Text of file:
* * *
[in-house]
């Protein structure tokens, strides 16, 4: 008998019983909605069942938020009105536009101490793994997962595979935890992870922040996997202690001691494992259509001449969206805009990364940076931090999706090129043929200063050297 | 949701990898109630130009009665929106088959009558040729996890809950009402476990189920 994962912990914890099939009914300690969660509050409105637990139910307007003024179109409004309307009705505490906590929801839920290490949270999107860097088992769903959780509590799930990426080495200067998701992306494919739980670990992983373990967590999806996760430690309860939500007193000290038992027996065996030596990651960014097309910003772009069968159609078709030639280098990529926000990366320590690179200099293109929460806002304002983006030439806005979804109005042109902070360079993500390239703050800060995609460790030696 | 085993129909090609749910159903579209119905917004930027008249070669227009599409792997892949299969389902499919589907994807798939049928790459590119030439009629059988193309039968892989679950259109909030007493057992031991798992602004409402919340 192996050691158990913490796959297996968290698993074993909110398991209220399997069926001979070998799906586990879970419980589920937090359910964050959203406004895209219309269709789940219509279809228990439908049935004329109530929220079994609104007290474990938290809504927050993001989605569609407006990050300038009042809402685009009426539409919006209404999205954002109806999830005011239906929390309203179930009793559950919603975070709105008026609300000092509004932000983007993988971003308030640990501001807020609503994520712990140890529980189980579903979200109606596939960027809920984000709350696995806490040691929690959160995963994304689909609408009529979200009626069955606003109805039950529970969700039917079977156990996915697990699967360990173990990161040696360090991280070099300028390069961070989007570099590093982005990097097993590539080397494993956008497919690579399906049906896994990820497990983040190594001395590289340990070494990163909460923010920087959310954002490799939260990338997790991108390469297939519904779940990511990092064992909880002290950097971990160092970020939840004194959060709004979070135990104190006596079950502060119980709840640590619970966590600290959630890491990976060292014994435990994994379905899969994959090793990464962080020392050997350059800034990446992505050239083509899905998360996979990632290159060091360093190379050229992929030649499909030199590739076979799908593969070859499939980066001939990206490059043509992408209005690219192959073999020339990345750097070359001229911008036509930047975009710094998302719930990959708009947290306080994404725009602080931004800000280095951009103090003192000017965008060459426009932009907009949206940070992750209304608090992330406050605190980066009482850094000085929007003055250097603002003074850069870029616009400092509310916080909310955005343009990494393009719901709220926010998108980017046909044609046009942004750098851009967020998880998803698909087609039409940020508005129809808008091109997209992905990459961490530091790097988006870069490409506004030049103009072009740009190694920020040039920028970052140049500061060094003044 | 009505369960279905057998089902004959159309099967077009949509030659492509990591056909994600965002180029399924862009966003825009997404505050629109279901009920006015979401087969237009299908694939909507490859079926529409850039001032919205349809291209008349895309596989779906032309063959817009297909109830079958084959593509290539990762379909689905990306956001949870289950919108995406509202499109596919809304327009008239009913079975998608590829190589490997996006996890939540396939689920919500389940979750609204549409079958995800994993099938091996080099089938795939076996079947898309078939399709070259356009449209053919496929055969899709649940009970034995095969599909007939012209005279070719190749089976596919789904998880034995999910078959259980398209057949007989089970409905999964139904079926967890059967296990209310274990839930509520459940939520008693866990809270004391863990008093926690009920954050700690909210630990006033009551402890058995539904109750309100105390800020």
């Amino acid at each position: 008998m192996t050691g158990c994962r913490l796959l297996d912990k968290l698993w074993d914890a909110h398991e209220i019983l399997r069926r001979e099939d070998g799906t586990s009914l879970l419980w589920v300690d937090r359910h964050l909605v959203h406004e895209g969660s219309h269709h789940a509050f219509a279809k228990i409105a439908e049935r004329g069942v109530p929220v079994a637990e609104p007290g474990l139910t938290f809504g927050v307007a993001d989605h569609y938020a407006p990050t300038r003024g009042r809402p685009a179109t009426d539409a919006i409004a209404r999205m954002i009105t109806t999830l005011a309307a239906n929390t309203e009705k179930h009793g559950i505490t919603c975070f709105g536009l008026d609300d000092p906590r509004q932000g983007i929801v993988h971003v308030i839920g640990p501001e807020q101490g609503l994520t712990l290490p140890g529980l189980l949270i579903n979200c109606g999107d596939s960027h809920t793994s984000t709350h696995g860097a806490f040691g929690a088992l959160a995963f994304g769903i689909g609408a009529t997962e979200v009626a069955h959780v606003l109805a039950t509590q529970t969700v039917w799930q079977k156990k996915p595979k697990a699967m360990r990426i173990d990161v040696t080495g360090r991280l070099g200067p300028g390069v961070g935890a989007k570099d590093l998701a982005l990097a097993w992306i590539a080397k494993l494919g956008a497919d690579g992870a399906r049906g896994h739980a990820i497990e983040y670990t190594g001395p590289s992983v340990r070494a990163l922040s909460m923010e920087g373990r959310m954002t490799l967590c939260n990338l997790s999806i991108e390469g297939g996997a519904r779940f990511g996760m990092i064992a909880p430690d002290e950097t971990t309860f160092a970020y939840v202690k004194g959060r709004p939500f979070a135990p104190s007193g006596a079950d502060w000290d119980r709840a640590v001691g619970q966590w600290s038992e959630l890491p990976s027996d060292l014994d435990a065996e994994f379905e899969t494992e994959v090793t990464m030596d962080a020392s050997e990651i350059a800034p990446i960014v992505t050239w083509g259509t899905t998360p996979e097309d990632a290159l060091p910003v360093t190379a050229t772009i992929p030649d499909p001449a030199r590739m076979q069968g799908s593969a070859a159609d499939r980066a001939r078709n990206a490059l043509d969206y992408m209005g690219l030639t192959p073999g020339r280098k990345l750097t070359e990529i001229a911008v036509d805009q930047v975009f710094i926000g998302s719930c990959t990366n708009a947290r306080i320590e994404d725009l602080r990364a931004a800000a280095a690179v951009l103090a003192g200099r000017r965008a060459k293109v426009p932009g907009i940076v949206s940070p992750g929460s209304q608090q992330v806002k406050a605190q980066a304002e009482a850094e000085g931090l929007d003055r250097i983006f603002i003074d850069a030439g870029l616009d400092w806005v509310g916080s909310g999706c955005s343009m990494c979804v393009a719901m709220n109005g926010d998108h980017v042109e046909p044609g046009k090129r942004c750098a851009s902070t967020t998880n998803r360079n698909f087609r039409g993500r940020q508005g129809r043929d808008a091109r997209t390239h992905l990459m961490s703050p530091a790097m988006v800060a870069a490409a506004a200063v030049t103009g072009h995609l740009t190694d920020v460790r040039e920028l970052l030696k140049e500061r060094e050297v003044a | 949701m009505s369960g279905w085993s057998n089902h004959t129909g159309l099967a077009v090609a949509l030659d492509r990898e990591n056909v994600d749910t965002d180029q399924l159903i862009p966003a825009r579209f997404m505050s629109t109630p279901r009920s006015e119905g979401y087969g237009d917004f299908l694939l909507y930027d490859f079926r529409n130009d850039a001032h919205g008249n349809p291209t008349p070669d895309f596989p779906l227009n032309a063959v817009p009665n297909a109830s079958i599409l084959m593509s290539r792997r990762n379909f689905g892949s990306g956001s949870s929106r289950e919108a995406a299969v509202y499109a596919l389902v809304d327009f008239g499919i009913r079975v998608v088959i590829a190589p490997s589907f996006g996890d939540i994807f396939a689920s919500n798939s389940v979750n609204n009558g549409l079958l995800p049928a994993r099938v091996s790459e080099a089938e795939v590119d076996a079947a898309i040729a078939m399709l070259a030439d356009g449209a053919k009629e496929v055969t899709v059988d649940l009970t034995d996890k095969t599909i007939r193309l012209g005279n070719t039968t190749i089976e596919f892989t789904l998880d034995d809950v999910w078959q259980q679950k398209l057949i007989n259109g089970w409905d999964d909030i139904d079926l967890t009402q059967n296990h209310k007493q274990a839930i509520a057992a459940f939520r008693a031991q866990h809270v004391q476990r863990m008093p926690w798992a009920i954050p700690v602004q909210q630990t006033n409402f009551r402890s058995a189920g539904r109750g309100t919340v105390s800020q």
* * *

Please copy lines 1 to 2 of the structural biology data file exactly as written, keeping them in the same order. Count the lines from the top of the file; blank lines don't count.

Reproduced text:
[in-house]
């Protein structure tokens, strides 16, 4: 008998019983909605069942938020009105536009101490793994997962595979935890992870922040996997202690001691494992259509001449969206805009990364940076931090999706090129043929200063050297 | 949701990898109630130009009665929106088959009558040729996890809950009402476990189920 994962912990914890099939009914300690969660509050409105637990139910307007003024179109409004309307009705505490906590929801839920290490949270999107860097088992769903959780509590799930990426080495200067998701992306494919739980670990992983373990967590999806996760430690309860939500007193000290038992027996065996030596990651960014097309910003772009069968159609078709030639280098990529926000990366320590690179200099293109929460806002304002983006030439806005979804109005042109902070360079993500390239703050800060995609460790030696 | 085993129909090609749910159903579209119905917004930027008249070669227009599409792997892949299969389902499919589907994807798939049928790459590119030439009629059988193309039968892989679950259109909030007493057992031991798992602004409402919340 192996050691158990913490796959297996968290698993074993909110398991209220399997069926001979070998799906586990879970419980589920937090359910964050959203406004895209219309269709789940219509279809228990439908049935004329109530929220079994609104007290474990938290809504927050993001989605569609407006990050300038009042809402685009009426539409919006209404999205954002109806999830005011239906929390309203179930009793559950919603975070709105008026609300000092509004932000983007993988971003308030640990501001807020609503994520712990140890529980189980579903979200109606596939960027809920984000709350696995806490040691929690959160995963994304689909609408009529979200009626069955606003109805039950529970969700039917079977156990996915697990699967360990173990990161040696360090991280070099300028390069961070989007570099590093982005990097097993590539080397494993956008497919690579399906049906896994990820497990983040190594001395590289340990070494990163909460923010920087959310954002490799939260990338997790991108390469297939519904779940990511990092064992909880002290950097971990160092970020939840004194959060709004979070135990104190006596079950502060119980709840640590619970966590600290959630890491990976060292014994435990994994379905899969994959090793990464962080020392050997350059800034990446992505050239083509899905998360996979990632290159060091360093190379050229992929030649499909030199590739076979799908593969070859499939980066001939990206490059043509992408209005690219192959073999020339990345750097070359001229911008036509930047975009710094998302719930990959708009947290306080994404725009602080931004800000280095951009103090003192000017965008060459426009932009907009949206940070992750209304608090992330406050605190980066009482850094000085929007003055250097603002003074850069870029616009400092509310916080909310955005343009990494393009719901709220926010998108980017046909044609046009942004750098851009967020998880998803698909087609039409940020508005129809808008091109997209992905990459961490530091790097988006870069490409506004030049103009072009740009190694920020040039920028970052140049500061060094003044 | 009505369960279905057998089902004959159309099967077009949509030659492509990591056909994600965002180029399924862009966003825009997404505050629109279901009920006015979401087969237009299908694939909507490859079926529409850039001032919205349809291209008349895309596989779906032309063959817009297909109830079958084959593509290539990762379909689905990306956001949870289950919108995406509202499109596919809304327009008239009913079975998608590829190589490997996006996890939540396939689920919500389940979750609204549409079958995800994993099938091996080099089938795939076996079947898309078939399709070259356009449209053919496929055969899709649940009970034995095969599909007939012209005279070719190749089976596919789904998880034995999910078959259980398209057949007989089970409905999964139904079926967890059967296990209310274990839930509520459940939520008693866990809270004391863990008093926690009920954050700690909210630990006033009551402890058995539904109750309100105390800020």